Tina Bonney – with foster dog, Thai – is one of many Mainers who have offered to take home shelter pets during the current health crisis. Derek Davis/Staff Photographer

Mainers looking for ways to feel useful and upbeat while stuck at home have discovered the ultimate pet project.

Animal shelters in southern Maine have seen a steep increase in the number of people volunteering to take in foster pets temporarily while they work from home, offering their time and love in exchange for fuzzy companionship. The American Society for the Prevention of Cruelty to Animals and other groups say the same thing is happening across the country.

“We’ve had a lot of applications from teachers who are working from home and from others who say they usually have a very busy schedule, but right now they have time to give an animal love and attention on a temporary basis,” said Jeana Roth, director of community engagement for the Animal Refuge League of Greater Portland in Westbrook. “Pets are a really dependable source of trust and love. During a time like this, having animals can be therapeutic.”

The Animal Refuge League has gotten more than 182 new applications from people wanting to provide foster homes for pets since the beginning of March, compared to just 20 in February, said Roth. Greater Androscoggin Humane Society in Lewiston had 18 people apply to host foster pets in the first two days this week, compared to the two or three applications that normally come in during the same period, said Katie Lisnik, executive director. Homeless Animal Rescue Team (HART) of Maine in Cumberland normally has to solicit foster families but has had a half-dozen people call out of the blue in the last few days, said operations director Andy Hanna.

Tina Bonney of Portland is one of the recent foster volunteers who finds herself working from home these days, joined there by her two teenage sons while their school is closed. Bonney and her family lost their beloved pet dog, Hampy, to cancer last year and have not yet gotten another pet. She had heard that most local shelters are closed to drop-in visits, resulting in lower-than-normal adoption rates. So Bonney decided to help the Westbrook shelter by opening her home to a dog – a 10-year-old from Puerto Rico named Thai – while helping her own outlook as well.

“It’s amazing what a great mental health benefit having a dog in the house is. You can’t just sit around and do nothing when they need a walk,” said Bonney, a partner in Foundation Brewing Company in Portland. “And I love the fact that I’m helping him to not be in the shelter, that he has a cushy blanket to lay on here. I feel good about that.”


Nationally, the ASPCA has seen a nearly 70 percent increase in animals going into foster care through its New York City and Los Angeles foster programs in the past week or so compared to the same time period in 2019, said Matt Bershadker, the group’s president and CEO. Animal Care Centers of New York City put out a call for additional foster homes March 13 and got 2,000 applications, when they’d normally expect to get about 50, the Washington Post reported this week.

The increase in people offering foster homes to animals is important right now, local shelters say. Most have closed to the general public, meaning people aren’t allowed to drop in and look at the animals at any time, resulting in a decrease in adoptions. Last week, the Animal Refuge League in Westbrook finalized 31 adoptions, compared to 61 during the same week last year, said Roth. The shelter is caring for about 208 animals right now, including 112 in foster care. Having an animal live with a foster family helps it become socialized, and therefore more easily adoptable in the future.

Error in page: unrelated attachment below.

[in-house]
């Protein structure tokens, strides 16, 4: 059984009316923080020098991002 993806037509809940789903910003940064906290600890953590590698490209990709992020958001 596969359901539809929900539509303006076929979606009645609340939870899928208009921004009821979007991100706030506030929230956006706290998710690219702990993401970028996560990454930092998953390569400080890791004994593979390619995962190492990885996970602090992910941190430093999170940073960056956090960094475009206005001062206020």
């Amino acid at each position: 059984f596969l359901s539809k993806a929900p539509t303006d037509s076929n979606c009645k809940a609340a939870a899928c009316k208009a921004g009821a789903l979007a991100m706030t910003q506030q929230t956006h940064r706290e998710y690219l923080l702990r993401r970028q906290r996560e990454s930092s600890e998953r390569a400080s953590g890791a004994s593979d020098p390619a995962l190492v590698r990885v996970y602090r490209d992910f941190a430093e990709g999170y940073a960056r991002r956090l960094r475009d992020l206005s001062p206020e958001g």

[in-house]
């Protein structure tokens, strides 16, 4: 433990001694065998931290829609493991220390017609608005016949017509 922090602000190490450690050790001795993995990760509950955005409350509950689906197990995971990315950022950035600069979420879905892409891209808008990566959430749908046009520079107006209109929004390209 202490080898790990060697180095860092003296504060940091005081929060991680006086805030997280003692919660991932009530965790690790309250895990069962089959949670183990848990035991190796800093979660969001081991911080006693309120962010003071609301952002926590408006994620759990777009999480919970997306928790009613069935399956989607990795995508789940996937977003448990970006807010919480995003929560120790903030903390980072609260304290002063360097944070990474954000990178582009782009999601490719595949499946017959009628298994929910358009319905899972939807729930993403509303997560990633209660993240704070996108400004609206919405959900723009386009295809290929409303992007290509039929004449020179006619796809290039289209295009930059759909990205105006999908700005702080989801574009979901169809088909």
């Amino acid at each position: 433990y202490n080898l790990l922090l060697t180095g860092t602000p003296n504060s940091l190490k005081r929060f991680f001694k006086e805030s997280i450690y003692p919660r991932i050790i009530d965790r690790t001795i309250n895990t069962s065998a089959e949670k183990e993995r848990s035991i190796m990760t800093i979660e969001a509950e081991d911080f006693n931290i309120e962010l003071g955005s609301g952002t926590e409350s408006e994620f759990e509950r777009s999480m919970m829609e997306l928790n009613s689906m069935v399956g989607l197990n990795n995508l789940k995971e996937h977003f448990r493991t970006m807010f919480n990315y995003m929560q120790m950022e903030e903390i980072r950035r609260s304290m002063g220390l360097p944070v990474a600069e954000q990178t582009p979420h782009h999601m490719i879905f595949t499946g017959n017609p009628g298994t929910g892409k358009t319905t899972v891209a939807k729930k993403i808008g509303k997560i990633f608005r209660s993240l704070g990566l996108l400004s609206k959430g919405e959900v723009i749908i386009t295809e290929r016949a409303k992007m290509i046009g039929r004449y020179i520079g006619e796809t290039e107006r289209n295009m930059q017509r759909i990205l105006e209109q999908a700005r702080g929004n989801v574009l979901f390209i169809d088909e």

“Animals are still coming in during all this, so it’s so important for us to have places they can go and be socialized and settle down so they can be adopted some day,” said Lisnik, at Greater Androscoggin Humane Society, which has about 60 animals and takes strays from 11 area towns.

As of Wednesday, shelters were working to process applications and assign pets to people who had recently offered their homes. Jennie Pakradooni of Portland on Wednesday was awaiting a cat from Greater Androscoggin Humane Society. Because of the coronavirus, she’s now working her office job at home from her apartment. She had volunteered at an animal shelter in California when she lived there, so it was natural for her to want to help animals in this time of crisis, she said.

“I know living in a foster home makes a cat more sociable and easier to adopt, so I’m glad I can help with that,” said Pakradooni. “Plus, having an animal companion can really help people get through all this. I’m hoping that people who foster an animal now end up adopting. It would be great if we could get adoption rates up in the long run.”

Jen Johnson of Auburn volunteered to foster an animal because she read that in some parts of the country people were “dumping” pets at shelters because of the misconception they can spread coronavirus. The federal Centers for Disease Control and Prevention says there’s no reason to suspect that any animals might be a source of infection, and that there have been no reports of animals becoming sick with the virus, according to the CDC website.

Johnson is working her manufacturing company job from home now and has time and the ability to care for animals. She already has one rabbit and a Newfoundland dog as pets. On Thursday, she will be taking in a rabbit from Greater Androscoggin Humane Society that has had medical problems and needs to gain weight.

“I’m working from home and really not socializing so I just wanted to offer to help out,” Johnson said.

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